The Last Station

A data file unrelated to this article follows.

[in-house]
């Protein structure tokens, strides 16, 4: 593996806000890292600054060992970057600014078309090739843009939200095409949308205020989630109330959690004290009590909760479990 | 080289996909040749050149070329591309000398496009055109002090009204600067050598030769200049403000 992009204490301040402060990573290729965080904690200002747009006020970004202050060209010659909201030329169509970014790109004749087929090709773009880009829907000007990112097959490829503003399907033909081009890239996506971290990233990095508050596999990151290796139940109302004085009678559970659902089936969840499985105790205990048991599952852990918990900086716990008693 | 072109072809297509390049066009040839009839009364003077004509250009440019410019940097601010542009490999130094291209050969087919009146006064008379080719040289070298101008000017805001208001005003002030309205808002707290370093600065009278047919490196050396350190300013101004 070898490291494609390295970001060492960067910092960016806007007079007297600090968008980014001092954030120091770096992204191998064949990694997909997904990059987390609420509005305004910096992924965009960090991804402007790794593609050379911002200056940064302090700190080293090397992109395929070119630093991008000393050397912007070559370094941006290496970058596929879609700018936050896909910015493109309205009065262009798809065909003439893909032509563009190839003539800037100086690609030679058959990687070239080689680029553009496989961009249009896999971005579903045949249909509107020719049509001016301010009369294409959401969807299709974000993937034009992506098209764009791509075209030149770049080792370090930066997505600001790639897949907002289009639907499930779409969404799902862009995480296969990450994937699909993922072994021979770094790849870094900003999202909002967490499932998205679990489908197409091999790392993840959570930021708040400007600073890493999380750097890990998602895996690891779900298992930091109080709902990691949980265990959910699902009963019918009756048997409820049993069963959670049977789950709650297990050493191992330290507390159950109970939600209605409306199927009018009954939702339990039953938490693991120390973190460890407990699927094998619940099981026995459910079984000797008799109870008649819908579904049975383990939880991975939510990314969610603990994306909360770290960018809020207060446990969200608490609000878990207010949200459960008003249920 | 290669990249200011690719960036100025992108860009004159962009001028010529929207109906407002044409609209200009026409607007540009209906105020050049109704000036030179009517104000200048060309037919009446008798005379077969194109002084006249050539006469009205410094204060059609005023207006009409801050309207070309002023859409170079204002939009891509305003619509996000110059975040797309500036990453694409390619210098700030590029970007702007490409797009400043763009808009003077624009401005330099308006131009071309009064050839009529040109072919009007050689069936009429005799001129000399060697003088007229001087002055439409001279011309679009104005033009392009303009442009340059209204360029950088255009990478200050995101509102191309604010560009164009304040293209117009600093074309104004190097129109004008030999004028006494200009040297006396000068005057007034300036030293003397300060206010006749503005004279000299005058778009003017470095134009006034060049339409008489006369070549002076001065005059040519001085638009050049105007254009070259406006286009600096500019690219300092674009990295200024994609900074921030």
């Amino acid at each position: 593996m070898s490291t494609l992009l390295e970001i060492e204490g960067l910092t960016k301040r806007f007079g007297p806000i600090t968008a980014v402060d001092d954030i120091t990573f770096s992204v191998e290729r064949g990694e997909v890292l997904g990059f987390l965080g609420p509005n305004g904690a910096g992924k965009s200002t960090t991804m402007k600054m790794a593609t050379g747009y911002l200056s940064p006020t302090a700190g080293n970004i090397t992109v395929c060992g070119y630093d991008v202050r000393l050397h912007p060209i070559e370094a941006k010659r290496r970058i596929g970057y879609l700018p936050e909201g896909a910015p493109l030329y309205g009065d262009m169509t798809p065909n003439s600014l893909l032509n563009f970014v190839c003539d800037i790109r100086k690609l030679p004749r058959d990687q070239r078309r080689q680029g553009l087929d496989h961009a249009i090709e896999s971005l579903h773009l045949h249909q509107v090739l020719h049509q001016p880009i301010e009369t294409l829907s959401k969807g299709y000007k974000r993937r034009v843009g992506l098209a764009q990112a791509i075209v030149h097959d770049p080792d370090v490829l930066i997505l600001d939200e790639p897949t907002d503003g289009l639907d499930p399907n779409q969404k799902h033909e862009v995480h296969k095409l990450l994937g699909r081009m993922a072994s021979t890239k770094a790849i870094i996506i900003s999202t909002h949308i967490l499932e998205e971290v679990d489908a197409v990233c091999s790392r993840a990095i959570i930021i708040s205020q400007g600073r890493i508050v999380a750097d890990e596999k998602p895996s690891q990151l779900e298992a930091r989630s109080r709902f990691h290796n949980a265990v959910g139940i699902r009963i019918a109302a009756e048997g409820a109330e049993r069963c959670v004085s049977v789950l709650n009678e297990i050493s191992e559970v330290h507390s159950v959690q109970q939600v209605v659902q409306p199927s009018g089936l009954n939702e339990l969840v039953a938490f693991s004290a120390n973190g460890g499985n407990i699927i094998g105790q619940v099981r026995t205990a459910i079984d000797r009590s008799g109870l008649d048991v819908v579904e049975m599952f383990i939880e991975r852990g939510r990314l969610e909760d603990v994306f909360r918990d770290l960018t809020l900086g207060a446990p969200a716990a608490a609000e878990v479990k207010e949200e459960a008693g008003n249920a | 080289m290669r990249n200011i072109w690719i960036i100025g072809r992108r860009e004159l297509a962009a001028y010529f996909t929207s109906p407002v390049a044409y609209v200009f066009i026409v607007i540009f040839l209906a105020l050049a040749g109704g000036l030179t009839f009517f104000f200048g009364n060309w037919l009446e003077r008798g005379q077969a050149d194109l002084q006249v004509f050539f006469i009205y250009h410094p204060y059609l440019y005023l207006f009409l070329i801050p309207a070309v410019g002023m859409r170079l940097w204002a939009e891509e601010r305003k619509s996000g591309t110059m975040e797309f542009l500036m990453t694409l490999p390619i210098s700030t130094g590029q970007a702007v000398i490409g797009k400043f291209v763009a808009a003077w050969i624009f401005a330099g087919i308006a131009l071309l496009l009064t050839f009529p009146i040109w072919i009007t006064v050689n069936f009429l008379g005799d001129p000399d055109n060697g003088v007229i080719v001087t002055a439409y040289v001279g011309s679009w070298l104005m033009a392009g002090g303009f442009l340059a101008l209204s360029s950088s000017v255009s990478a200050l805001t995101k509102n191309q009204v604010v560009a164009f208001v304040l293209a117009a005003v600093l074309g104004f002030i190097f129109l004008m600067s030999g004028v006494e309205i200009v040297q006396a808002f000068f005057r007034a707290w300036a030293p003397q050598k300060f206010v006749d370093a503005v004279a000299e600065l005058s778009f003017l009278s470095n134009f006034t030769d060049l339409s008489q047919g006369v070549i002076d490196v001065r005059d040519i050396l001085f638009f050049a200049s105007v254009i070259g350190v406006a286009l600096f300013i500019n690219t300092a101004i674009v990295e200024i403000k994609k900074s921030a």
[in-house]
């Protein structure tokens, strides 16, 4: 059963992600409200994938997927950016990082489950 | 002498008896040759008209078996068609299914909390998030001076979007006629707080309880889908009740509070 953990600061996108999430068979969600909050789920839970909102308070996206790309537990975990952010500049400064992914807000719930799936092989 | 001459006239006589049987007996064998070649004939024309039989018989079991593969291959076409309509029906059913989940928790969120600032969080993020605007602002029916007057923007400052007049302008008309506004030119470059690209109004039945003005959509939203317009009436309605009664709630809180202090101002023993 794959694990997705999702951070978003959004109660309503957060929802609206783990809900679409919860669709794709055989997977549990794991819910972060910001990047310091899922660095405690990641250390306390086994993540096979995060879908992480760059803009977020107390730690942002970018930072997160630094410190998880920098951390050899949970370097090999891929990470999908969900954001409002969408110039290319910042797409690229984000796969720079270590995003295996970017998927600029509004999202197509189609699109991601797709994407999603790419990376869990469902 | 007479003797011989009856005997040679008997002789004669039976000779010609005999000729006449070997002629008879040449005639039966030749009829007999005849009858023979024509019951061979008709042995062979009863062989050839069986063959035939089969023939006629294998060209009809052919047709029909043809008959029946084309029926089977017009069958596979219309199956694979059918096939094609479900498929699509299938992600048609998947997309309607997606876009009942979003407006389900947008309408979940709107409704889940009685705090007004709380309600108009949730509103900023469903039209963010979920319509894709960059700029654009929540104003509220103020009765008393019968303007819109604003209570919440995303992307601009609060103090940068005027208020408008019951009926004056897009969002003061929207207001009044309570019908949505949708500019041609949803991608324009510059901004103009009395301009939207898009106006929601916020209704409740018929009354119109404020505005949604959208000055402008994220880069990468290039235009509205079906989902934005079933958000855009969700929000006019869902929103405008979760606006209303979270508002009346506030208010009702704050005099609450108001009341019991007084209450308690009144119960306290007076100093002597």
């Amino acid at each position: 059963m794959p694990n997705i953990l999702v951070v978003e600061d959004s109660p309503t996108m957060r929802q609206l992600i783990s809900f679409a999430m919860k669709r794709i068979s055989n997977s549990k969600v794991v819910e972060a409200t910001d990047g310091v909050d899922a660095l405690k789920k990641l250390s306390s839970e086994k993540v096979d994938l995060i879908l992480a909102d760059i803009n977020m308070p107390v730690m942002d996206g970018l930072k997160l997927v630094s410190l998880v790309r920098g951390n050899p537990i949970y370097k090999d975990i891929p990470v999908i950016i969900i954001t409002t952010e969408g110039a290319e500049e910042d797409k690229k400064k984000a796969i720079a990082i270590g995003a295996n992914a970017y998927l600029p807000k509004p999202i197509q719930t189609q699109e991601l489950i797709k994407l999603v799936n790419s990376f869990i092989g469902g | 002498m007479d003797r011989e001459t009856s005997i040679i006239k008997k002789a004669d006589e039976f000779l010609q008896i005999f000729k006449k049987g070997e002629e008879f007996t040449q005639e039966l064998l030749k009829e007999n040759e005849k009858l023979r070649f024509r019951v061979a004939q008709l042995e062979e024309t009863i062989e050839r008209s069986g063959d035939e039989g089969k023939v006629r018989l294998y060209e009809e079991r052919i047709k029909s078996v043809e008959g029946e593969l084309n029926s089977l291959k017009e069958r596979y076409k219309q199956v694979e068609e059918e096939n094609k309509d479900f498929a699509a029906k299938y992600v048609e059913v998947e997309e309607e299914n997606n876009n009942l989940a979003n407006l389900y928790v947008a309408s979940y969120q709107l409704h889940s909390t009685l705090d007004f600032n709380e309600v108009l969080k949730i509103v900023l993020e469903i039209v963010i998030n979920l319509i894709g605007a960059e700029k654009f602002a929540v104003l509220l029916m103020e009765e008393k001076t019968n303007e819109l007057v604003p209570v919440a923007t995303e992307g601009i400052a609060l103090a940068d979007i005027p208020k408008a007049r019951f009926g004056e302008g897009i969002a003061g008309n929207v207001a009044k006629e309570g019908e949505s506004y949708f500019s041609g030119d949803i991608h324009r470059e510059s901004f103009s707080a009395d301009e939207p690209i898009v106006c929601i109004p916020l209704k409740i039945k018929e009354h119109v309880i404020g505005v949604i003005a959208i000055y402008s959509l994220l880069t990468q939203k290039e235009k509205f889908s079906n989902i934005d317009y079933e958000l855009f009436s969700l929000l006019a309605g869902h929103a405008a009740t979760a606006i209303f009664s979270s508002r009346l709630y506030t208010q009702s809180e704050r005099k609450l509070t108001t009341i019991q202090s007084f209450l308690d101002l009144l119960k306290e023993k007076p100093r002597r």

Just because a film is about Russian writer Leo Tolstoy doesn’t mean that it’s literate or classy. Centering on the War and Peace author’s last days on his country estate, Michael Hoffman’s The Last Station is corset-laced Oscar chum. Christopher Plummer does credible work as Tolstoy, a moneyed noble who dresses in rags and rails against private property. The same can’t be said for Helen Mirren as Tolstoy’s devoted but disapproving wife Countess Sofya—she gives a broad and blustery performance more suitable to Judi Dench—or Dame Edna. As “Tolstoian” devotee Valentin, James McAvoy is only around to bluntly deliver plot points and act stupider than he seems. Best/worst of all is Paul Giamatti’s cartoon villainy as Vladimir Chertkov—you know he’s evil because he’s the only Russian who speaks with a Russian accent, but he twirls his mustache for emphasis.